Idea: Public Software Foundation
> Published software should be free software. To make it free software, you need to release it under a free software license. We normally use the GNU General Public License (GNU GPL), specifying version 3 or any later version, but occasionally we use other free software licenses. We use only licenses that are compatible with the GNU GPL for GNU software.
License restrictions are a bother for corporations, who avoid it. Apple wasn't inspired by gcc for example to make its whole operating system open source.
There's also this thing about software being able to have a price, then users can share the price. But the marginal cost post internet is low; the economics don't work.
Nowadays we see people paying money to support projects they care about, bug bounties, etc. Kinda dystopian late-stage capitalist libertarian u/dys-typia, but kinda cool
Still you gotta love
1.1 Why support GNU Emacs on Windows? It is not our goal to “help Windows users” by making text editing on Windows more convenient. We aim to replace proprietary software, not to enhance it. So why support GNU Emacs on Windows? We hope that the experience of using GNU Emacs on Windows will give programmers a taste of freedom, and that this will later inspire them to move to a free operating system such as GNU/Linux. That is the main valid reason to support free applications on nonfree operating systems.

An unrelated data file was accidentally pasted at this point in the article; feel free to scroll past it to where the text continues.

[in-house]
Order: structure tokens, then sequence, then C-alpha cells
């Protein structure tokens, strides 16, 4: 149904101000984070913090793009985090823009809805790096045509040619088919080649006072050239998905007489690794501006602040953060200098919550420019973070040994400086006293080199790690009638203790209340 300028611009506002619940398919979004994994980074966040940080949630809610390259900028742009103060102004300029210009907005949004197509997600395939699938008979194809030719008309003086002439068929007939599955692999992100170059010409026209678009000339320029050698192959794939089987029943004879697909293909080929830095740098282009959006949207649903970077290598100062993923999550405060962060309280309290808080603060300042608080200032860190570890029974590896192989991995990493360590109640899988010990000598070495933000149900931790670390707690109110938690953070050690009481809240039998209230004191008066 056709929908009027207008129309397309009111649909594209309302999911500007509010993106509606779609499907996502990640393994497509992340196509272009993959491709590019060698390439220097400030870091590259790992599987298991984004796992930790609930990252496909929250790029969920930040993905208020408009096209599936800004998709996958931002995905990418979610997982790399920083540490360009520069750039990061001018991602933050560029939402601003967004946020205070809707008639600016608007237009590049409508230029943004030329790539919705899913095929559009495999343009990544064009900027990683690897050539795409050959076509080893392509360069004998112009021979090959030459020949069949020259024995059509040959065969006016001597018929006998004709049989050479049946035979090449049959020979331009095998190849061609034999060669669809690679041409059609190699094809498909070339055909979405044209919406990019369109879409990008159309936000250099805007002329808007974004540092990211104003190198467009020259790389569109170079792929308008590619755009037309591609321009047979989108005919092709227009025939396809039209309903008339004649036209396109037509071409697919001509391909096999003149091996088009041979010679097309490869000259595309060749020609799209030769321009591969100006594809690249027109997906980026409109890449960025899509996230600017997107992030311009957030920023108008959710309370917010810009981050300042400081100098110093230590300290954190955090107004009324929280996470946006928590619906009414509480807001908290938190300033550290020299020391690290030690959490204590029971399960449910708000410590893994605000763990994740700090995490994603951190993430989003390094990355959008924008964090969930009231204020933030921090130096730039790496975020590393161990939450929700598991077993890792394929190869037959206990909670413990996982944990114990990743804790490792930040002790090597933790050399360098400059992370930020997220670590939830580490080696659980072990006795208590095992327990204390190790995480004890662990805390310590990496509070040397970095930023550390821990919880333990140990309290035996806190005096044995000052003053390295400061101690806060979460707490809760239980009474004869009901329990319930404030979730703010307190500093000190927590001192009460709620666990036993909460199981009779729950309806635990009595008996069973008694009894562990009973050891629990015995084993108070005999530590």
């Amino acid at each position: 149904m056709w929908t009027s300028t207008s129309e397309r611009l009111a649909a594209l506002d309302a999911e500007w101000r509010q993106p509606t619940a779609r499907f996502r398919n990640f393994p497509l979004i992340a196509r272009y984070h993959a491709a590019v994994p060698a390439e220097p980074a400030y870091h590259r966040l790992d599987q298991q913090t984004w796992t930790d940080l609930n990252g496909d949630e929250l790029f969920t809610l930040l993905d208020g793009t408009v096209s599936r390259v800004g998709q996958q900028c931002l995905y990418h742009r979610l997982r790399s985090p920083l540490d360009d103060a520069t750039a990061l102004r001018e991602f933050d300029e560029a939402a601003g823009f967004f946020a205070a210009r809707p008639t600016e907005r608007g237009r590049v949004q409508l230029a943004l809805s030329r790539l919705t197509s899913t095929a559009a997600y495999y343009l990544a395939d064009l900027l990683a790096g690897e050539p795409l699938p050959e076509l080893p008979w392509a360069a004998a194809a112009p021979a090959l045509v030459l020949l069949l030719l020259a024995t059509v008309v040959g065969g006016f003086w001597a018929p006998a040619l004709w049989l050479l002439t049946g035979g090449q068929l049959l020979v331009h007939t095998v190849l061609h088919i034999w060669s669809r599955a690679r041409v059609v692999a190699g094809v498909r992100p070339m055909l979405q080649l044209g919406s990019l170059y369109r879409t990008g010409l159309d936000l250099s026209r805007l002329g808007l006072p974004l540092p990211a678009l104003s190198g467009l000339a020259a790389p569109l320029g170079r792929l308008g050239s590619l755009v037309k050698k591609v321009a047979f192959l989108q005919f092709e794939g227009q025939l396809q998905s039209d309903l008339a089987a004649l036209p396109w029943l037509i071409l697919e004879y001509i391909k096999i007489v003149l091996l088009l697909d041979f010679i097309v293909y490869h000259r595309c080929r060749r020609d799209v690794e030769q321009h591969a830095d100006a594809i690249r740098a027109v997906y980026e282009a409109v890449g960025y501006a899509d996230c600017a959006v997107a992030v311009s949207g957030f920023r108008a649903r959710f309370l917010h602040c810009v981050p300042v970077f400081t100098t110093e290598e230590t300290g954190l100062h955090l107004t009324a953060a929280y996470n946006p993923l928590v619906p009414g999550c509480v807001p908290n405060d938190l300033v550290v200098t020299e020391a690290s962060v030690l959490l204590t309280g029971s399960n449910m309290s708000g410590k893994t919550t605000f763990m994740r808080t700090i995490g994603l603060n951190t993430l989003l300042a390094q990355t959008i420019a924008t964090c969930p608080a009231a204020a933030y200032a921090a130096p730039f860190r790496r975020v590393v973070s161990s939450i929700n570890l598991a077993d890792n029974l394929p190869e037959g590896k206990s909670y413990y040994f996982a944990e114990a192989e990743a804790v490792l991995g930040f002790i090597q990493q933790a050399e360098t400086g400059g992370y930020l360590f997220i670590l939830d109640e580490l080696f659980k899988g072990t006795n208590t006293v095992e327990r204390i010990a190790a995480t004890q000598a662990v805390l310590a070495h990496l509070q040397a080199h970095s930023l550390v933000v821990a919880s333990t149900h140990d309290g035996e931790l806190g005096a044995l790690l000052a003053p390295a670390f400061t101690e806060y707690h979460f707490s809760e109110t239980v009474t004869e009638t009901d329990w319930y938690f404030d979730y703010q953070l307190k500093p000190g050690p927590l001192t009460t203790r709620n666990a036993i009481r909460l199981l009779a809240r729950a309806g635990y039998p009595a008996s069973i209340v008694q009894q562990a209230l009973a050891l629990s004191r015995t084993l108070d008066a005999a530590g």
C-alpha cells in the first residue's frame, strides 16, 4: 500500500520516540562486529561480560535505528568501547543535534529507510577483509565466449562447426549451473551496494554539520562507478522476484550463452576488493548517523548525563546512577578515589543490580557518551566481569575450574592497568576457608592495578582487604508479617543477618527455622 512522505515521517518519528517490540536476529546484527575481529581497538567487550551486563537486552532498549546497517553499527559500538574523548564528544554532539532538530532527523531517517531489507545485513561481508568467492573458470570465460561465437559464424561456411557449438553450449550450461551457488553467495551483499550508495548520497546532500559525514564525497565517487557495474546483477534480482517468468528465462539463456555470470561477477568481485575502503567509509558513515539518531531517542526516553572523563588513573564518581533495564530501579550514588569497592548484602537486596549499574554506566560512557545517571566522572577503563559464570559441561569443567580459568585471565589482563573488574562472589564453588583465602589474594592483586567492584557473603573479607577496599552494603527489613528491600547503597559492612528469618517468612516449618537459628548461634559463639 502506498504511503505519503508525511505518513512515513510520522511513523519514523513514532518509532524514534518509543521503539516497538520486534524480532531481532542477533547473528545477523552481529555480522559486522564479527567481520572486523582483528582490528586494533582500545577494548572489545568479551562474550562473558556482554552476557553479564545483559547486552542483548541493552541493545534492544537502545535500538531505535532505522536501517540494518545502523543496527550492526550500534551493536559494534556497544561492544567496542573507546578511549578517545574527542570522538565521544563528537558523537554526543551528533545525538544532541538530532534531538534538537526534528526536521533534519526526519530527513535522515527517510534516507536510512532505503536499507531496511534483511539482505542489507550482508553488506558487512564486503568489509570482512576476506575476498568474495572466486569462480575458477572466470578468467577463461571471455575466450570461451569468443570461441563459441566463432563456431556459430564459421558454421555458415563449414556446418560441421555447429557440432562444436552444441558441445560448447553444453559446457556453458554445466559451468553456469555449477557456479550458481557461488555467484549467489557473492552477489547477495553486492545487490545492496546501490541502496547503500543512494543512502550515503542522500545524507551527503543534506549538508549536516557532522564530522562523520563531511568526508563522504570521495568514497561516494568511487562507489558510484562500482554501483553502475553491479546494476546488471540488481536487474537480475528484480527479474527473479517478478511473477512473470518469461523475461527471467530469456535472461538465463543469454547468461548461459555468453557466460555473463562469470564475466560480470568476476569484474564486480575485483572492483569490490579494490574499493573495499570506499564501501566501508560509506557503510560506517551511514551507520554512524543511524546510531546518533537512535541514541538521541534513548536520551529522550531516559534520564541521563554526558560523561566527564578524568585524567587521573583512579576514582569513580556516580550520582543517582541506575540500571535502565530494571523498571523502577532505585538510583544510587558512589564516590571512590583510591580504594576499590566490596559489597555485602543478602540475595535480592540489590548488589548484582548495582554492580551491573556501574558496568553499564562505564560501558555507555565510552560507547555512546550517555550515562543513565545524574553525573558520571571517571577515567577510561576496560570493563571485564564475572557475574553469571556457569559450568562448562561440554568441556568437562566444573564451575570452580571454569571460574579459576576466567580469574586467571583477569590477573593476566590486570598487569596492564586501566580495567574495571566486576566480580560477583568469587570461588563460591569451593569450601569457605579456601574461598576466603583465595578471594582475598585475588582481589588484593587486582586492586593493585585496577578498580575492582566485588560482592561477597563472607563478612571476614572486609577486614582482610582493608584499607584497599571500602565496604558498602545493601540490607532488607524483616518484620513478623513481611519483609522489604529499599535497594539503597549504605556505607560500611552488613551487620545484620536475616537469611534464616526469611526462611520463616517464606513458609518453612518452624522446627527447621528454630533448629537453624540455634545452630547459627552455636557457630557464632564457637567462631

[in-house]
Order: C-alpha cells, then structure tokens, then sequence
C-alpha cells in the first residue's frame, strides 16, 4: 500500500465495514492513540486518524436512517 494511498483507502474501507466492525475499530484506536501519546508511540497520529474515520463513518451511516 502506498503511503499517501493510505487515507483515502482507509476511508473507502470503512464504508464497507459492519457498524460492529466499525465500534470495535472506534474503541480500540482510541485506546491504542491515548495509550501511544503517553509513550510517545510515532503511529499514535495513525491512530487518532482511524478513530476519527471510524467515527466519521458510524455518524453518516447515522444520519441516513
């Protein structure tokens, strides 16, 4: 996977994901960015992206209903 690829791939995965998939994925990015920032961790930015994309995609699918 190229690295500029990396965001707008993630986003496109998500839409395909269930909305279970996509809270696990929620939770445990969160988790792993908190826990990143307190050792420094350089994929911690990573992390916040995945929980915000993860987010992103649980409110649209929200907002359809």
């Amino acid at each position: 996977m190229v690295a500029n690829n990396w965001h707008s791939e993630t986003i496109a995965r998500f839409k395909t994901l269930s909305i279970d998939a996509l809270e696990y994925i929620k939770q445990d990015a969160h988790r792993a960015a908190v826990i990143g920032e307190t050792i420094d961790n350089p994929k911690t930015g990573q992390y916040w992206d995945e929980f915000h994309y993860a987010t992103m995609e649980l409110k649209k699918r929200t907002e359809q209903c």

I guess there's this idea about free software being pulled into nonfree software and then the user's freedoms to view source could be removed from the software
there's this issue of contributor agreement signing: see https://github.com/jwiegley/use-package/issues/282#issuecomment-621310930 for an example ...
Would it be a bad thing to make a competitor to the fsf with public software? We have some fabulously useful projects thanks to the gpl: linux, git, emacs, gcc
This General Public License does not permit incorporating your program into
proprietary programs. If your program is a subroutine library, you may
consider it more useful to permit linking proprietary applications with the
library. If this is what you want to do, use the GNU Lesser General
Public License instead of this License.
from the gpl